We will start with a video welcome by Chris Anderson (Wired), followed by a series of invited talks by Michael Mitzenmacher (Harvard), Aaron Clauset (Univ. of Colorado), Neel Sundaresan (eBay), Sharad Goel (Yahoo! Research, NY) and Michael Schwarz (Yahoo! Research, CA).

We invite proposals for short (20 minute) talks from students and researchers working in the area.

CrowdCof2010: 1st Annual Conference on the Future of Distributed Work

October 4, 2010, San Francisco, CA

Were you crowdsourcing before it was cool? We want to hear about your projects.

We are inviting submissions on all topics regarding crowdsourcing, including:

  • Past, present, and future of crowdsourcing
  • Quality assurance and metrics
  • Social and economic implications of crowdsourcing
  • Task design/Worker incentives
  • Innovative projects, experiments, and applications
  • Submission Guidelines

Deadline: Sept. 1

CrowdConf will bring together researchers, technologists, outsourcing entrepreneurs, legal scholars, and artists for the first time to discuss how crowdsourcing is transforming human computation and the future of work.

Confirmed Speakers:
Sharon Chirella: Vice President, Amazon Mechanical Turk
Tim Ferriss : Author, The 4-Hour Work Week
David Alan Grier: Author, When Computers Were Human
Barney Pell: Partner, Search Strategist, and Evangelist, Microsoft
Maynard Webb: CEO, LiveOps
Jonathan Zittrain: Professor of Law and Computer Science, Harvard

Computational Social Science and the Wisdom of Crowds Workshop at NIPS 2010

December 10th or 11th, 2010, Whistler, Canada

We welcome contributions on theoretical models, empirical work, and everything in between, including but not limited to:

  • Automatic aggregation of opinions or knowledge
  • Prediction markets / information markets
  • Incentives in social computation (e.g., games with a purpose)
  • Studies of events and trends (e.g., in politics)
  • Analysis of and experiments on distributed collaboration and consensus-building, including crowdsourcing (e.g., Mechanical Turk) and peer-production systems (e.g., Wikipedia and Yahoo! Answers)
  • Group dynamics and decision-making
  • Modeling network interaction content (e.g., text analysis of blog posts, tweets, emails, chats, etc.)
  • Social networks

[Covers] computational social science… [and] social computing… with an emphasis on the role of
machine learning…

Deadline for submissions: Friday October 8, 2010

Via Muthu. This is mind boggling to me.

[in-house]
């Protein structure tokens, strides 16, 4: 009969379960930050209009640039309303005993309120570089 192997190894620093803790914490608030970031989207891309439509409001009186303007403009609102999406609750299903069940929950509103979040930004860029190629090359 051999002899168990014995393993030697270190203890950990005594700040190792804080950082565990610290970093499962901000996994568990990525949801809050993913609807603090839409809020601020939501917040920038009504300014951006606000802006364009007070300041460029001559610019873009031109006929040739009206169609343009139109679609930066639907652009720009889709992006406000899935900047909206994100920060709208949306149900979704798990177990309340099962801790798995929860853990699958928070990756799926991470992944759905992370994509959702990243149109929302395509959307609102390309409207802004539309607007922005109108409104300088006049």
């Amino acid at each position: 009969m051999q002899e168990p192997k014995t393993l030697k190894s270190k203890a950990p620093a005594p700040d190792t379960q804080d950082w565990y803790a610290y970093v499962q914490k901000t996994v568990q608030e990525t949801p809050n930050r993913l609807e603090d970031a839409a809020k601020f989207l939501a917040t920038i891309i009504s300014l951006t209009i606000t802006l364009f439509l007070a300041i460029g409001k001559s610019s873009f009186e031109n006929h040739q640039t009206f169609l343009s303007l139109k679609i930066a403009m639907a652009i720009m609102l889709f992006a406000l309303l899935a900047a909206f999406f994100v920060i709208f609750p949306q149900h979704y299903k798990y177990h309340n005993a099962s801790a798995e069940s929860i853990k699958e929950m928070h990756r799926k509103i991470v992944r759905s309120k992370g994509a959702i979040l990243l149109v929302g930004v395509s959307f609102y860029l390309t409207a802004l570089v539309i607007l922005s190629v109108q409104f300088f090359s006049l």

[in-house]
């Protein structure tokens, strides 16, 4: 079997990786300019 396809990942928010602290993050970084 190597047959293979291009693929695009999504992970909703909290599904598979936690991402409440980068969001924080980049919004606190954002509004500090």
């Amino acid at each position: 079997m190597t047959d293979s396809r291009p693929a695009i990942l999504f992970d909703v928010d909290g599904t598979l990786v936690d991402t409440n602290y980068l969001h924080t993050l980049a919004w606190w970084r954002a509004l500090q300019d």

Sparasites on the web now somehow find it worth their while to invade ultra-specialized academic conferences. Call them splORGers. (In close analogy to sploggers).

The website focs2008.org appears to be the official home of the 49th Annual IEEE Symposium on Foundations of Computer Science. (In fact, it’s the top result for the search “focs 2008″ in Bing, Google, and Yahoo!.) Historically a few hundred people attend to hear talks like “A Hypercontractive Inequality for Matrix-Valued Functions with Applications to Quantum Computing and LDCs”.

The website appears fully functional: you can browse the entire website structure including internal links like the list of accepted papers and external links like the online registration form.

But look more closely at the lower left corner of the front page. What do you see? SPAM KEYWORDS!: “Data Recovery Dell Memory HP Memory PC RAM wow accounts WoW gold”.

spam keywords on splORG site focs2008.org

WTF??!!

It turns out that focs2008.org is NOT the official FOCS 2008 conference home page. Rather, it’s http://www.cs.cmu.edu/~FOCS2008/. (Yahoo! ranks this site in second place, Bing and Google in seventh.)

This doesn’t seem like a zero-cost no-brainer automated attack. It involves identifying the appropriate domain name and mirroring another website, not as one-click as it sounds. There’s even a small sign of manual effort: the fox graphic in the upper left links to focs2007.org rather than 2008, as in the original. And of course there’s the cost to register and host the domain.

So why bother? Clearly, the perpetrator is not expecting real people to click on the spam links. At it’s peak, about as many people searched for “focs 2008″ as for “pennock” and the offending links are fairly obscure. This is most certainly about siphoning link juice from seemingly legitimate .orgs that search engines trust.

But can that benefit really outweigh the cost? Again and again I simply fail to grok the economics of spam.